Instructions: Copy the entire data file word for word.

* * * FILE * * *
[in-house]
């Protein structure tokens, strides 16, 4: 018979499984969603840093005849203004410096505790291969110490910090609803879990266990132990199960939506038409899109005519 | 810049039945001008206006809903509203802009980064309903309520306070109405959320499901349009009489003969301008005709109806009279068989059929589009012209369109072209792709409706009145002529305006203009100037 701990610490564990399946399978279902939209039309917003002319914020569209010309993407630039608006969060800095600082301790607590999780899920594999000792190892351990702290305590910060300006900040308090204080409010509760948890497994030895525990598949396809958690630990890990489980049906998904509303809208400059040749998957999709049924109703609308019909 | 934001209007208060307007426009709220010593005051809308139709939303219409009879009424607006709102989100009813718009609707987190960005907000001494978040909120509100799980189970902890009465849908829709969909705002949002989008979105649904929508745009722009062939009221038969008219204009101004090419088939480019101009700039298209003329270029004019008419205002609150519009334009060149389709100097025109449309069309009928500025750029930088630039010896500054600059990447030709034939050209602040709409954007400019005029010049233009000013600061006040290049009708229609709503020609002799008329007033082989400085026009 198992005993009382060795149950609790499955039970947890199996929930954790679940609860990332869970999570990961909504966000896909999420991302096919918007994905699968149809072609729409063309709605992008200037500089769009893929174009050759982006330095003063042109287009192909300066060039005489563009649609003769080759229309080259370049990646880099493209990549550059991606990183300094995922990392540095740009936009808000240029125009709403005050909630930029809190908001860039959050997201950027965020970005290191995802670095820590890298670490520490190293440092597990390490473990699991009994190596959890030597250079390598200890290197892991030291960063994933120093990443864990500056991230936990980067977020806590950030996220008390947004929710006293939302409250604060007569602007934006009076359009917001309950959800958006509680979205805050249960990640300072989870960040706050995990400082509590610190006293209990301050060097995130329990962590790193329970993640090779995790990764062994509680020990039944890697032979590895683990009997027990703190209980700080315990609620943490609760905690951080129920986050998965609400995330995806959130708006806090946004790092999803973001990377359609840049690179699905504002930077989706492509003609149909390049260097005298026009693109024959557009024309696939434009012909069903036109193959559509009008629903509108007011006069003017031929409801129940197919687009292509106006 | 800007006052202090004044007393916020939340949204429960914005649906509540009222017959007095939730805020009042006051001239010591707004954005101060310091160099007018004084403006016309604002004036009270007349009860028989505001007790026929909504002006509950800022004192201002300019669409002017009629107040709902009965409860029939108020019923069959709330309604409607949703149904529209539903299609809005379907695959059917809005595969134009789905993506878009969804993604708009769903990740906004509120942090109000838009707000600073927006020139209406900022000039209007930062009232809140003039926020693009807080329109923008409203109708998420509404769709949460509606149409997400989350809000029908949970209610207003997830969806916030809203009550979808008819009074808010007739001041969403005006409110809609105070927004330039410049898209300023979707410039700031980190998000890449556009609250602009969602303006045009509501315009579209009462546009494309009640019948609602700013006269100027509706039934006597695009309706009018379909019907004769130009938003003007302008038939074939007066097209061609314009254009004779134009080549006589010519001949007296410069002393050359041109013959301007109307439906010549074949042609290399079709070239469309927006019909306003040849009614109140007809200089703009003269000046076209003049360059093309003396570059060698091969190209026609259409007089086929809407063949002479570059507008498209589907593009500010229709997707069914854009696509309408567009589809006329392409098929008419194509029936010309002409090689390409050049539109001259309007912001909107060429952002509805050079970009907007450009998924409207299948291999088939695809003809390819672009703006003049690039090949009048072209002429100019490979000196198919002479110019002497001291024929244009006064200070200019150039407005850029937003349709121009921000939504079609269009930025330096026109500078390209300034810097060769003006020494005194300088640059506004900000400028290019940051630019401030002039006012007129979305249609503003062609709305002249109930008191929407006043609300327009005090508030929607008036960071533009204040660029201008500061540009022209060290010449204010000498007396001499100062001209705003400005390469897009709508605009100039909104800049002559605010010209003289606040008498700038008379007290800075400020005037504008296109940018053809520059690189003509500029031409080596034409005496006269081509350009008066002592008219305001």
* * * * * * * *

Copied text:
[in-house]
């Protein structure tokens, strides 16, 4: 018979499984969603840093005849203004410096505790291969110490910090609803879990266990132990199960939506038409899109005519 | 810049039945001008206006809903509203802009980064309903309520306070109405959320499901349009009489003969301008005709109806009279068989059929589009012209369109072209792709409706009145002529305006203009100037 701990610490564990399946399978279902939209039309917003002319914020569209010309993407630039608006969060800095600082301790607590999780899920594999000792190892351990702290305590910060300006900040308090204080409010509760948890497994030895525990598949396809958690630990890990489980049906998904509303809208400059040749998957999709049924109703609308019909 | 934001209007208060307007426009709220010593005051809308139709939303219409009879009424607006709102989100009813718009609707987190960005907000001494978040909120509100799980189970902890009465849908829709969909705002949002989008979105649904929508745009722009062939009221038969008219204009101004090419088939480019101009700039298209003329270029004019008419205002609150519009334009060149389709100097025109449309069309009928500025750029930088630039010896500054600059990447030709034939050209602040709409954007400019005029010049233009000013600061006040290049009708229609709503020609002799008329007033082989400085026009 198992005993009382060795149950609790499955039970947890199996929930954790679940609860990332869970999570990961909504966000896909999420991302096919918007994905699968149809072609729409063309709605992008200037500089769009893929174009050759982006330095003063042109287009192909300066060039005489563009649609003769080759229309080259370049990646880099493209990549550059991606990183300094995922990392540095740009936009808000240029125009709403005050909630930029809190908001860039959050997201950027965020970005290191995802670095820590890298670490520490190293440092597990390490473990699991009994190596959890030597250079390598200890290197892991030291960063994933120093990443864990500056991230936990980067977020806590950030996220008390947004929710006293939302409250604060007569602007934006009076359009917001309950959800958006509680979205805050249960990640300072989870960040706050995990400082509590610190006293209990301050060097995130329990962590790193329970993640090779995790990764062994509680020990039944890697032979590895683990009997027990703190209980700080315990609620943490609760905690951080129920986050998965609400995330995806959130708006806090946004790092999803973001990377359609840049690179699905504002930077989706492509003609149909390049260097005298026009693109024959557009024309696939434009012909069903036109193959559509009008629903509108007011006069003017031929409801129940197919687009292509106006 | 800007006052202090004044007393916020939340949204429960914005649906509540009222017959007095939730805020009042006051001239010591707004954005101060310091160099007018004084403006016309604002004036009270007349009860028989505001007790026929909504002006509950800022004192201002300019669409002017009629107040709902009965409860029939108020019923069959709330309604409607949703149904529209539903299609809005379907695959059917809005595969134009789905993506878009969804993604708009769903990740906004509120942090109000838009707000600073927006020139209406900022000039209007930062009232809140003039926020693009807080329109923008409203109708998420509404769709949460509606149409997400989350809000029908949970209610207003997830969806916030809203009550979808008819009074808010007739001041969403005006409110809609105070927004330039410049898209300023979707410039700031980190998000890449556009609250602009969602303006045009509501315009579209009462546009494309009640019948609602700013006269100027509706039934006597695009309706009018379909019907004769130009938003003007302008038939074939007066097209061609314009254009004779134009080549006589010519001949007296410069002393050359041109013959301007109307439906010549074949042609290399079709070239469309927006019909306003040849009614109140007809200089703009003269000046076209003049360059093309003396570059060698091969190209026609259409007089086929809407063949002479570059507008498209589907593009500010229709997707069914854009696509309408567009589809006329392409098929008419194509029936010309002409090689390409050049539109001259309007912001909107060429952002509805050079970009907007450009998924409207299948291999088939695809003809390819672009703006003049690039090949009048072209002429100019490979000196198919002479110019002497001291024929244009006064200070200019150039407005850029937003349709121009921000939504079609269009930025330096026109500078390209300034810097060769003006020494005194300088640059506004900000400028290019940051630019401030002039006012007129979305249609503003062609709305002249109930008191929407006043609300327009005090508030929607008036960071533009204040660029201008500061540009022209060290010449204010000498007396001499100062001209705003400005390469897009709508605009100039909104800049002559605010010209003289606040008498700038008379007290800075400020005037504008296109940018053809520059690189003509500029031409080596034409005496006269081509350009008066002592008219305001």